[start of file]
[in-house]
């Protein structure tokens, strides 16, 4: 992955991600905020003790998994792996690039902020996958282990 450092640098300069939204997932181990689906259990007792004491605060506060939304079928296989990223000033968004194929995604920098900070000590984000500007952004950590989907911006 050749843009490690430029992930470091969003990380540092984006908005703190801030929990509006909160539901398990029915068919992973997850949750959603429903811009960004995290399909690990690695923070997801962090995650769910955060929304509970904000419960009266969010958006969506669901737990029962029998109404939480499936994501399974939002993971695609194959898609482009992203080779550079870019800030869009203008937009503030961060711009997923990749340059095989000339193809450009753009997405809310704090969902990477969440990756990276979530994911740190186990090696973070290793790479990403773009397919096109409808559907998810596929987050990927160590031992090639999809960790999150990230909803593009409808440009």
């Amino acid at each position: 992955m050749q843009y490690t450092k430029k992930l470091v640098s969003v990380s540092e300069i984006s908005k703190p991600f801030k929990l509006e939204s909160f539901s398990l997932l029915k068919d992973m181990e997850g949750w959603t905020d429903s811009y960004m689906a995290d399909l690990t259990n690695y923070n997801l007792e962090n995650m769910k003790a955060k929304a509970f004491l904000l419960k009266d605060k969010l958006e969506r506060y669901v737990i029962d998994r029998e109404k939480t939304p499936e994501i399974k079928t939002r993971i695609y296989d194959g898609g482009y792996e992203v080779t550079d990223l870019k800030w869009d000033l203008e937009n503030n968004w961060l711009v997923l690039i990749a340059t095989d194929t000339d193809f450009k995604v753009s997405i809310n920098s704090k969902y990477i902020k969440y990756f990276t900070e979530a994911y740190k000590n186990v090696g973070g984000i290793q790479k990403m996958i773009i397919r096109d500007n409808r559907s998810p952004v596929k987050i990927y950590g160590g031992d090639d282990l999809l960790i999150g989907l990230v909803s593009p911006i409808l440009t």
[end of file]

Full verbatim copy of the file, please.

[in-house]
């Protein structure tokens, strides 16, 4: 992955991600905020003790998994792996690039902020996958282990 450092640098300069939204997932181990689906259990007792004491605060506060939304079928296989990223000033968004194929995604920098900070000590984000500007952004950590989907911006 050749843009490690430029992930470091969003990380540092984006908005703190801030929990509006909160539901398990029915068919992973997850949750959603429903811009960004995290399909690990690695923070997801962090995650769910955060929304509970904000419960009266969010958006969506669901737990029962029998109404939480499936994501399974939002993971695609194959898609482009992203080779550079870019800030869009203008937009503030961060711009997923990749340059095989000339193809450009753009997405809310704090969902990477969440990756990276979530994911740190186990090696973070290793790479990403773009397919096109409808559907998810596929987050990927160590031992090639999809960790999150990230909803593009409808440009």
């Amino acid at each position: 992955m050749q843009y490690t450092k430029k992930l470091v640098s969003v990380s540092e300069i984006s908005k703190p991600f801030k929990l509006e939204s909160f539901s398990l997932l029915k068919d992973m181990e997850g949750w959603t905020d429903s811009y960004m689906a995290d399909l690990t259990n690695y923070n997801l007792e962090n995650m769910k003790a955060k929304a509970f004491l904000l419960k009266d605060k969010l958006e969506r506060y669901v737990i029962d998994r029998e109404k939480t939304p499936e994501i399974k079928t939002r993971i695609y296989d194959g898609g482009y792996e992203v080779t550079d990223l870019k800030w869009d000033l203008e937009n503030n968004w961060l711009v997923l690039i990749a340059t095989d194929t000339d193809f450009k995604v753009s997405i809310n920098s704090k969902y990477i902020k969440y990756f990276t900070e979530a994911y740190k000590n186990v090696g973070g984000i290793q790479k990403m996958i773009i397919r096109d500007n409808r559907s998810p952004v596929k987050i990927y950590g160590g031992d090639d282990l999809l960790i999150g989907l990230v909803s593009p911006i409808l440009t």